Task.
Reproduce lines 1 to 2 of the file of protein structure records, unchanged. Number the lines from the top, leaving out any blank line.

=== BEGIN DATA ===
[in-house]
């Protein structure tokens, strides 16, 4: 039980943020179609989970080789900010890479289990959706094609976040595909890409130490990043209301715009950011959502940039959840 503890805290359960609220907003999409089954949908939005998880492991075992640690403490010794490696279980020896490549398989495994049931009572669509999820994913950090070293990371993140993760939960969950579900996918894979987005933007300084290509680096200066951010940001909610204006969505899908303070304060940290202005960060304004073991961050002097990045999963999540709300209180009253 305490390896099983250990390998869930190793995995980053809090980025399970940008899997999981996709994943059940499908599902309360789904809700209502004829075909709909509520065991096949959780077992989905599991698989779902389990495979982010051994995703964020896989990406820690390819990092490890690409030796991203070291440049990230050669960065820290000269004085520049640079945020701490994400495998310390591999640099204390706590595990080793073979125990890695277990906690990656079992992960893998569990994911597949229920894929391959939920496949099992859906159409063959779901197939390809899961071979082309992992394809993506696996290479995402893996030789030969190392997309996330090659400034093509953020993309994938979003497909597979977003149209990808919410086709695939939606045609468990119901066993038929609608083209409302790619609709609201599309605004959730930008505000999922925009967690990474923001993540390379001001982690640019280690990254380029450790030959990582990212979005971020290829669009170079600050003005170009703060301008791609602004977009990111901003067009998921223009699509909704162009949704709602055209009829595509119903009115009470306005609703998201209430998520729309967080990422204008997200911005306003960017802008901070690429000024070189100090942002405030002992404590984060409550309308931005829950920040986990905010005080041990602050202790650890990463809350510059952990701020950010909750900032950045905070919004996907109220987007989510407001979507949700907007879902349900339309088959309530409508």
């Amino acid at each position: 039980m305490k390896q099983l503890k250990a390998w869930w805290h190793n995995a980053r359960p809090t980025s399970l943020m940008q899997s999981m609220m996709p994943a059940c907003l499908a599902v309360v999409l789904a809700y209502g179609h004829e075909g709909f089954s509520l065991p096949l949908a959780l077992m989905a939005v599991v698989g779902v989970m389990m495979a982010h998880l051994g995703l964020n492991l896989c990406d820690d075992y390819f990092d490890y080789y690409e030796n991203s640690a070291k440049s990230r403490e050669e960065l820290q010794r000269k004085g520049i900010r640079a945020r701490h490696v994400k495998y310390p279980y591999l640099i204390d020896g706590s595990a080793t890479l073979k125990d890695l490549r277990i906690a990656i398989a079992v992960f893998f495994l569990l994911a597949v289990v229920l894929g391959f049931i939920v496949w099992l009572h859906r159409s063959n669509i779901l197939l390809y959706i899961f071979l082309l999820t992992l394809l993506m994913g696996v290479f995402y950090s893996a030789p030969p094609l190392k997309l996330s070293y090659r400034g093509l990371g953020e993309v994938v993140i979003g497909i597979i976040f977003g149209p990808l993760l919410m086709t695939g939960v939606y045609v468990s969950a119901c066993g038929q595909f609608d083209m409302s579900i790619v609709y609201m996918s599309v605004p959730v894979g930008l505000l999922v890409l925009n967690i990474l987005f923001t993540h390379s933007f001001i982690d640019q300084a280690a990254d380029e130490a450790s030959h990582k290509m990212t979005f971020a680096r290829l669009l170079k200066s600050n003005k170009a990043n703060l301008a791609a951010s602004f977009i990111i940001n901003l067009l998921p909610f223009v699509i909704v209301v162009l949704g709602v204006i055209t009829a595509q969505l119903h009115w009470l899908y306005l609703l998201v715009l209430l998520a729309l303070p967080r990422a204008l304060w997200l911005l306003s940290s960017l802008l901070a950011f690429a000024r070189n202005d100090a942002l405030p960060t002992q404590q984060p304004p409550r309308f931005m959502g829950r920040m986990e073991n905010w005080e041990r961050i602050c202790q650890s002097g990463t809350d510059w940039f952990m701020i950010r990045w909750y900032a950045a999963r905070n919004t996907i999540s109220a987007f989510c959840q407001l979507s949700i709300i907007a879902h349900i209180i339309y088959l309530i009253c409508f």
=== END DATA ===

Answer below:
[in-house]
């Protein structure tokens, strides 16, 4: 039980943020179609989970080789900010890479289990959706094609976040595909890409130490990043209301715009950011959502940039959840 503890805290359960609220907003999409089954949908939005998880492991075992640690403490010794490696279980020896490549398989495994049931009572669509999820994913950090070293990371993140993760939960969950579900996918894979987005933007300084290509680096200066951010940001909610204006969505899908303070304060940290202005960060304004073991961050002097990045999963999540709300209180009253 305490390896099983250990390998869930190793995995980053809090980025399970940008899997999981996709994943059940499908599902309360789904809700209502004829075909709909509520065991096949959780077992989905599991698989779902389990495979982010051994995703964020896989990406820690390819990092490890690409030796991203070291440049990230050669960065820290000269004085520049640079945020701490994400495998310390591999640099204390706590595990080793073979125990890695277990906690990656079992992960893998569990994911597949229920894929391959939920496949099992859906159409063959779901197939390809899961071979082309992992394809993506696996290479995402893996030789030969190392997309996330090659400034093509953020993309994938979003497909597979977003149209990808919410086709695939939606045609468990119901066993038929609608083209409302790619609709609201599309605004959730930008505000999922925009967690990474923001993540390379001001982690640019280690990254380029450790030959990582990212979005971020290829669009170079600050003005170009703060301008791609602004977009990111901003067009998921223009699509909704162009949704709602055209009829595509119903009115009470306005609703998201209430998520729309967080990422204008997200911005306003960017802008901070690429000024070189100090942002405030002992404590984060409550309308931005829950920040986990905010005080041990602050202790650890990463809350510059952990701020950010909750900032950045905070919004996907109220987007989510407001979507949700907007879902349900339309088959309530409508």